Attorney General of Arkansas — Opinion
February 3, 1987
STEVE CLARK, Attorney General
Ben N. Saltzman, M.D., Director Arkansas Department of Health 4815 West Markham Little Rock, Arkansas 72201
Dear Dr. Saltzman:
This is in response to your request for an opinion concerning the following question.
Has the Arkansas State Board of Health exceeded its authority in the promulgation of rules and regulations requiring physician supervision of law midwives?
The Arkansas State Board of Health, pursuant to Ark. Stat. Ann. 72-2209, is authorized and directed to adopt regulations governing the qualifications for licensure of lay midwives and the practice of lay midwifery. The Board’s authority is limited by Ark. Stat. Ann. 72-2208 to those counties in Arkansas having 32.5% or more of their population below the poverty level as determined by the 1980 decennial census of the United States Bureau of Census. Ark. Stat. Ann. 72-2208 also provides that the practice of lay midwifery be under the supervision of a physician licensed under the Arkansas Medical Practices Act, who has obstetrical privileges in a hospital in this State.
Pursuant to its authority the Arkansas State Board of Health has developed and adopted rules and regulations governing lay midwifery. Within those rules is embodied a provision that a lay midwife have an agreement with a consulting physician and also that a lay midwife make provisions for a physician within a fifty mile radius of her or his practice who has privileges at a local hospital in the event of a need for emergency medical services.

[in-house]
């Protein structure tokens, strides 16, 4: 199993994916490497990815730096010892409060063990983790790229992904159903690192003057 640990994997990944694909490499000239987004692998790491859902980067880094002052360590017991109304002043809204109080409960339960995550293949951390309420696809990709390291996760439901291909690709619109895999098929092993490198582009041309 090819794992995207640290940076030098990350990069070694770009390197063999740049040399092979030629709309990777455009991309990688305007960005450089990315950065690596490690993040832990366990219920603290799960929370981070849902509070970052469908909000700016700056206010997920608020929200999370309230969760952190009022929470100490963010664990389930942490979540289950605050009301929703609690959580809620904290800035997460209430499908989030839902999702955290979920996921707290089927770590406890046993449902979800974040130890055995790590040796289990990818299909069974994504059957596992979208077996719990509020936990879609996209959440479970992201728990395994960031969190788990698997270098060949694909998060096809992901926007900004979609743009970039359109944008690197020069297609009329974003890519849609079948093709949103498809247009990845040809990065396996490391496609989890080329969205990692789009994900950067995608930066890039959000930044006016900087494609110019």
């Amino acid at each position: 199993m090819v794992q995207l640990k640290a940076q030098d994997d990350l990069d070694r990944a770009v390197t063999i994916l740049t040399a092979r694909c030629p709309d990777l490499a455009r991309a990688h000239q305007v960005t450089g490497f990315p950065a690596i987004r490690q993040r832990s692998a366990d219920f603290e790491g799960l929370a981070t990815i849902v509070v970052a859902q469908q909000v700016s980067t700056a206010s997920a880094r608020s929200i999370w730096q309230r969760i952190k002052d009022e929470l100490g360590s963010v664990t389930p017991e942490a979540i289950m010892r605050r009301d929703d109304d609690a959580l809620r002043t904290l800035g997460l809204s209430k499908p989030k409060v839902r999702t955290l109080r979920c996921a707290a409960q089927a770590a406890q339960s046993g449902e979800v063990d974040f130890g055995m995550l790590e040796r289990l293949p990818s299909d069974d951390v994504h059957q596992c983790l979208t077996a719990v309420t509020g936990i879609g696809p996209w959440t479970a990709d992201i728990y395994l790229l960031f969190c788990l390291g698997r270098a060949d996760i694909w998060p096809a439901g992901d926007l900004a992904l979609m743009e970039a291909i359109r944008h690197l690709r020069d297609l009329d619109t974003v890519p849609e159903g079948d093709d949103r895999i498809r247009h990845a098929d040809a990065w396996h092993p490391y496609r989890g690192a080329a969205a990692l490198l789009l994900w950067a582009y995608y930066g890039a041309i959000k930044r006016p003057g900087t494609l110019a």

It would appear that the power given to the Board at Ark. Stat. Ann. 72-2209 to promulgate rules and regulations governing the practice of midwifery would extend to the area of assuring that sufficient physician backup is available at all times. This would entail not only consideration of an ongoing agreement to assure that the midwife had an agreement with a physician with whom he or she could consult on a routine basis, but also to cover the possibility that an emergency might arise which would require immediate emergency support. Therefore, the answer to your question would be that the Board has not exceeded its authority in the adoption of Sections 202, 203, 204, 208, 301.01 5., 302.01 6., 302.02 2., 401, 401.01 1. and 2., 401.03 7., 401.05 2., 404, 405, 406, 406.01., 406.02, 406.03., 500, 600 and other miscellaneous sections of the rules dealing with the subject to physician supervision.
The foregoing opinion, which I hereby approve, was prepared by Chief Deputy Attorney General Dan Kennett.
Steve Clark Attorney General